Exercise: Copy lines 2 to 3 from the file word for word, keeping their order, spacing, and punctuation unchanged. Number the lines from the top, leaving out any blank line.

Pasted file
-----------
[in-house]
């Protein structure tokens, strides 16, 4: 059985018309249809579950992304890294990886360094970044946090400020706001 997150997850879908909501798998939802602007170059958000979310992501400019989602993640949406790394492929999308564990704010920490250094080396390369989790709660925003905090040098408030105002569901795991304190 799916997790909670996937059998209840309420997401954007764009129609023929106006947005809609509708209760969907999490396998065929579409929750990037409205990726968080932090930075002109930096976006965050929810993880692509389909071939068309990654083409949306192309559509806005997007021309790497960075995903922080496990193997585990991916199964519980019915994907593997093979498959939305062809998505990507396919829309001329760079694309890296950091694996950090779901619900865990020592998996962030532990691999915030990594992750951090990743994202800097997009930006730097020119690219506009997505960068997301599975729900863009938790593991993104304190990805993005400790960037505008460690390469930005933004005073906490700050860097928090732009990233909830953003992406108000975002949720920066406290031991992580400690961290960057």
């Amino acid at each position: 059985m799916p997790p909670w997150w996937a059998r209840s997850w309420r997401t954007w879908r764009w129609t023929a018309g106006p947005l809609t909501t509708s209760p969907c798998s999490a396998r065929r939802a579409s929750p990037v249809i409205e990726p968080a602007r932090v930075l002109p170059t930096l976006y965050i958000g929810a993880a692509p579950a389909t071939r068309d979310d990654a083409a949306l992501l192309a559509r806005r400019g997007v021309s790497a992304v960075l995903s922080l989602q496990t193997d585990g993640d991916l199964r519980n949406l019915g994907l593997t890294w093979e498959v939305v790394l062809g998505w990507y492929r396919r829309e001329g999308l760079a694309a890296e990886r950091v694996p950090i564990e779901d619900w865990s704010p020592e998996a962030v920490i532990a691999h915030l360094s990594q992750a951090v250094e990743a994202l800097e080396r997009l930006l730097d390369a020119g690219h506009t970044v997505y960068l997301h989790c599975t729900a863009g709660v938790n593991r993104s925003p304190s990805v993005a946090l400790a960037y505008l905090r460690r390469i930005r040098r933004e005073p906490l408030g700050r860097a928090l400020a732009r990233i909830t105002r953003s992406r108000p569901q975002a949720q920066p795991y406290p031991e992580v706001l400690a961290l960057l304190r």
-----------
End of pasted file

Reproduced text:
């Protein structure tokens, strides 16, 4: 059985018309249809579950992304890294990886360094970044946090400020706001 997150997850879908909501798998939802602007170059958000979310992501400019989602993640949406790394492929999308564990704010920490250094080396390369989790709660925003905090040098408030105002569901795991304190 799916997790909670996937059998209840309420997401954007764009129609023929106006947005809609509708209760969907999490396998065929579409929750990037409205990726968080932090930075002109930096976006965050929810993880692509389909071939068309990654083409949306192309559509806005997007021309790497960075995903922080496990193997585990991916199964519980019915994907593997093979498959939305062809998505990507396919829309001329760079694309890296950091694996950090779901619900865990020592998996962030532990691999915030990594992750951090990743994202800097997009930006730097020119690219506009997505960068997301599975729900863009938790593991993104304190990805993005400790960037505008460690390469930005933004005073906490700050860097928090732009990233909830953003992406108000975002949720920066406290031991992580400690961290960057």
């Amino acid at each position: 059985m799916p997790p909670w997150w996937a059998r209840s997850w309420r997401t954007w879908r764009w129609t023929a018309g106006p947005l809609t909501t509708s209760p969907c798998s999490a396998r065929r939802a579409s929750p990037v249809i409205e990726p968080a602007r932090v930075l002109p170059t930096l976006y965050i958000g929810a993880a692509p579950a389909t071939r068309d979310d990654a083409a949306l992501l192309a559509r806005r400019g997007v021309s790497a992304v960075l995903s922080l989602q496990t193997d585990g993640d991916l199964r519980n949406l019915g994907l593997t890294w093979e498959v939305v790394l062809g998505w990507y492929r396919r829309e001329g999308l760079a694309a890296e990886r950091v694996p950090i564990e779901d619900w865990s704010p020592e998996a962030v920490i532990a691999h915030l360094s990594q992750a951090v250094e990743a994202l800097e080396r997009l930006l730097d390369a020119g690219h506009t970044v997505y960068l997301h989790c599975t729900a863009g709660v938790n593991r993104s925003p304190s990805v993005a946090l400790a960037y505008l905090r460690r390469i930005r040098r933004e005073p906490l408030g700050r860097a928090l400020a732009r990233i909830t105002r953003s992406r108000p569901q975002a949720q920066p795991y406290p031991e992580v706001l400690a961290l960057l304190r």